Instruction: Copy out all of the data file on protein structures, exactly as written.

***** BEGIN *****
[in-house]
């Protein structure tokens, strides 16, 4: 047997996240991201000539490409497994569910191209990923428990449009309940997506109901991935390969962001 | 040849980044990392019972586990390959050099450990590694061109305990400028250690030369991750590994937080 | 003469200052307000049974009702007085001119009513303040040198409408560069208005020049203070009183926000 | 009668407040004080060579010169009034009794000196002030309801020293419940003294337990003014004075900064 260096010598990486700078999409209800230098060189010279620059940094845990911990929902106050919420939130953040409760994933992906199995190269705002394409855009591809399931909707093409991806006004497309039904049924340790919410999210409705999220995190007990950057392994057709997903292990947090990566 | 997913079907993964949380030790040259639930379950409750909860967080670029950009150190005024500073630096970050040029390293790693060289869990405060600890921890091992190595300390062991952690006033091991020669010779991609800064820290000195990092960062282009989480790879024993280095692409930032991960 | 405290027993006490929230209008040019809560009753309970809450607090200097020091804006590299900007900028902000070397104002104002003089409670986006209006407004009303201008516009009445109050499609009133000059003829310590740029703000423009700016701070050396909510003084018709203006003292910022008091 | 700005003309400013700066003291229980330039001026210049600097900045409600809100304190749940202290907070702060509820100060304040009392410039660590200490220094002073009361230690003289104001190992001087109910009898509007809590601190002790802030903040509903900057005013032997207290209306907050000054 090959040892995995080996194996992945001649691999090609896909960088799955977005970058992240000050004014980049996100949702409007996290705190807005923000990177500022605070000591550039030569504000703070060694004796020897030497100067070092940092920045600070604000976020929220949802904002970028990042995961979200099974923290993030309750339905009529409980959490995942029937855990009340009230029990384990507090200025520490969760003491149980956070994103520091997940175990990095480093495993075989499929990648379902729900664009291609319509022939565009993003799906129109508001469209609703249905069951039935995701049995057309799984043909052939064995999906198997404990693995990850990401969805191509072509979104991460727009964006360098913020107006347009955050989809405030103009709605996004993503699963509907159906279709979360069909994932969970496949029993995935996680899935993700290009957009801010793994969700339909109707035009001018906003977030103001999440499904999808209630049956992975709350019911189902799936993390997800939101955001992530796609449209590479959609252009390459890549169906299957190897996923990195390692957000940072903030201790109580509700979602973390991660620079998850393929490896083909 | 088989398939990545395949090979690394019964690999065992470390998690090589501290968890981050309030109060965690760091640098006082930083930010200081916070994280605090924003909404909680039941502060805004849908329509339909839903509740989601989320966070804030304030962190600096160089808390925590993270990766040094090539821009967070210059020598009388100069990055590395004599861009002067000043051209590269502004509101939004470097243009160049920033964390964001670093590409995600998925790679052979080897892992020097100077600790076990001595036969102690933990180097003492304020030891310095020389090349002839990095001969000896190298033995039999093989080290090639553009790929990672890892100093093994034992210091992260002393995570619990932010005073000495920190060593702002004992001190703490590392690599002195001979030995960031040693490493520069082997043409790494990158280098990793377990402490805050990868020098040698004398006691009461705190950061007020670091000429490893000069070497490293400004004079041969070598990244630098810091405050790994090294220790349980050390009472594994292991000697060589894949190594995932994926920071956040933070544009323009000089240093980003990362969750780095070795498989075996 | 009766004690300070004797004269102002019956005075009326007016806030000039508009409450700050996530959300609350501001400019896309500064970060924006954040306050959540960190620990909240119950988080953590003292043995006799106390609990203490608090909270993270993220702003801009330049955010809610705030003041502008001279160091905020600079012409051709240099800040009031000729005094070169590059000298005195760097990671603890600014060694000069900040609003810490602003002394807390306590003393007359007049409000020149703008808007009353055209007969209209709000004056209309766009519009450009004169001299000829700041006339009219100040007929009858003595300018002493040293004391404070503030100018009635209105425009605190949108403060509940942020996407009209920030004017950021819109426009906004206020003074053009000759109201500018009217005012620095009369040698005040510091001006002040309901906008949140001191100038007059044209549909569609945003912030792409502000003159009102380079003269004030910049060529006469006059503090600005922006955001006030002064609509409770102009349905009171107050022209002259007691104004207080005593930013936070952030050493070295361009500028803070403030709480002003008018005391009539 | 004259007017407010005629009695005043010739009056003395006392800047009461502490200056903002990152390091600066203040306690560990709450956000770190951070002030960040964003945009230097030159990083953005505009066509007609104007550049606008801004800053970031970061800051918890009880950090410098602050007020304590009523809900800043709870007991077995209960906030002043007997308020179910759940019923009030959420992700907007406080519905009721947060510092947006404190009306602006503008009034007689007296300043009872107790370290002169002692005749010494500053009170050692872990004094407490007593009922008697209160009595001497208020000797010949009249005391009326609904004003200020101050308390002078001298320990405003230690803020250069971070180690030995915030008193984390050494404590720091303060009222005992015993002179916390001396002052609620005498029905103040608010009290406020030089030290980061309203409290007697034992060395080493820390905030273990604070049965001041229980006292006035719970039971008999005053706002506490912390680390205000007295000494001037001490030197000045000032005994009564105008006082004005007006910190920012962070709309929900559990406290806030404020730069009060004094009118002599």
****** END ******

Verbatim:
[in-house]
């Protein structure tokens, strides 16, 4: 047997996240991201000539490409497994569910191209990923428990449009309940997506109901991935390969962001 | 040849980044990392019972586990390959050099450990590694061109305990400028250690030369991750590994937080 | 003469200052307000049974009702007085001119009513303040040198409408560069208005020049203070009183926000 | 009668407040004080060579010169009034009794000196002030309801020293419940003294337990003014004075900064 260096010598990486700078999409209800230098060189010279620059940094845990911990929902106050919420939130953040409760994933992906199995190269705002394409855009591809399931909707093409991806006004497309039904049924340790919410999210409705999220995190007990950057392994057709997903292990947090990566 | 997913079907993964949380030790040259639930379950409750909860967080670029950009150190005024500073630096970050040029390293790693060289869990405060600890921890091992190595300390062991952690006033091991020669010779991609800064820290000195990092960062282009989480790879024993280095692409930032991960 | 405290027993006490929230209008040019809560009753309970809450607090200097020091804006590299900007900028902000070397104002104002003089409670986006209006407004009303201008516009009445109050499609009133000059003829310590740029703000423009700016701070050396909510003084018709203006003292910022008091 | 700005003309400013700066003291229980330039001026210049600097900045409600809100304190749940202290907070702060509820100060304040009392410039660590200490220094002073009361230690003289104001190992001087109910009898509007809590601190002790802030903040509903900057005013032997207290209306907050000054 090959040892995995080996194996992945001649691999090609896909960088799955977005970058992240000050004014980049996100949702409007996290705190807005923000990177500022605070000591550039030569504000703070060694004796020897030497100067070092940092920045600070604000976020929220949802904002970028990042995961979200099974923290993030309750339905009529409980959490995942029937855990009340009230029990384990507090200025520490969760003491149980956070994103520091997940175990990095480093495993075989499929990648379902729900664009291609319509022939565009993003799906129109508001469209609703249905069951039935995701049995057309799984043909052939064995999906198997404990693995990850990401969805191509072509979104991460727009964006360098913020107006347009955050989809405030103009709605996004993503699963509907159906279709979360069909994932969970496949029993995935996680899935993700290009957009801010793994969700339909109707035009001018906003977030103001999440499904999808209630049956992975709350019911189902799936993390997800939101955001992530796609449209590479959609252009390459890549169906299957190897996923990195390692957000940072903030201790109580509700979602973390991660620079998850393929490896083909 | 088989398939990545395949090979690394019964690999065992470390998690090589501290968890981050309030109060965690760091640098006082930083930010200081916070994280605090924003909404909680039941502060805004849908329509339909839903509740989601989320966070804030304030962190600096160089808390925590993270990766040094090539821009967070210059020598009388100069990055590395004599861009002067000043051209590269502004509101939004470097243009160049920033964390964001670093590409995600998925790679052979080897892992020097100077600790076990001595036969102690933990180097003492304020030891310095020389090349002839990095001969000896190298033995039999093989080290090639553009790929990672890892100093093994034992210091992260002393995570619990932010005073000495920190060593702002004992001190703490590392690599002195001979030995960031040693490493520069082997043409790494990158280098990793377990402490805050990868020098040698004398006691009461705190950061007020670091000429490893000069070497490293400004004079041969070598990244630098810091405050790994090294220790349980050390009472594994292991000697060589894949190594995932994926920071956040933070544009323009000089240093980003990362969750780095070795498989075996 | 009766004690300070004797004269102002019956005075009326007016806030000039508009409450700050996530959300609350501001400019896309500064970060924006954040306050959540960190620990909240119950988080953590003292043995006799106390609990203490608090909270993270993220702003801009330049955010809610705030003041502008001279160091905020600079012409051709240099800040009031000729005094070169590059000298005195760097990671603890600014060694000069900040609003810490602003002394807390306590003393007359007049409000020149703008808007009353055209007969209209709000004056209309766009519009450009004169001299000829700041006339009219100040007929009858003595300018002493040293004391404070503030100018009635209105425009605190949108403060509940942020996407009209920030004017950021819109426009906004206020003074053009000759109201500018009217005012620095009369040698005040510091001006002040309901906008949140001191100038007059044209549909569609945003912030792409502000003159009102380079003269004030910049060529006469006059503090600005922006955001006030002064609509409770102009349905009171107050022209002259007691104004207080005593930013936070952030050493070295361009500028803070403030709480002003008018005391009539 | 004259007017407010005629009695005043010739009056003395006392800047009461502490200056903002990152390091600066203040306690560990709450956000770190951070002030960040964003945009230097030159990083953005505009066509007609104007550049606008801004800053970031970061800051918890009880950090410098602050007020304590009523809900800043709870007991077995209960906030002043007997308020179910759940019923009030959420992700907007406080519905009721947060510092947006404190009306602006503008009034007689007296300043009872107790370290002169002692005749010494500053009170050692872990004094407490007593009922008697209160009595001497208020000797010949009249005391009326609904004003200020101050308390002078001298320990405003230690803020250069971070180690030995915030008193984390050494404590720091303060009222005992015993002179916390001396002052609620005498029905103040608010009290406020030089030290980061309203409290007697034992060395080493820390905030273990604070049965001041229980006292006035719970039971008999005053706002506490912390680390205000007295000494001037001490030197000045000032005994009564105008006082004005007006910190920012962070709309929900559990406290806030404020730069009060004094009118002599």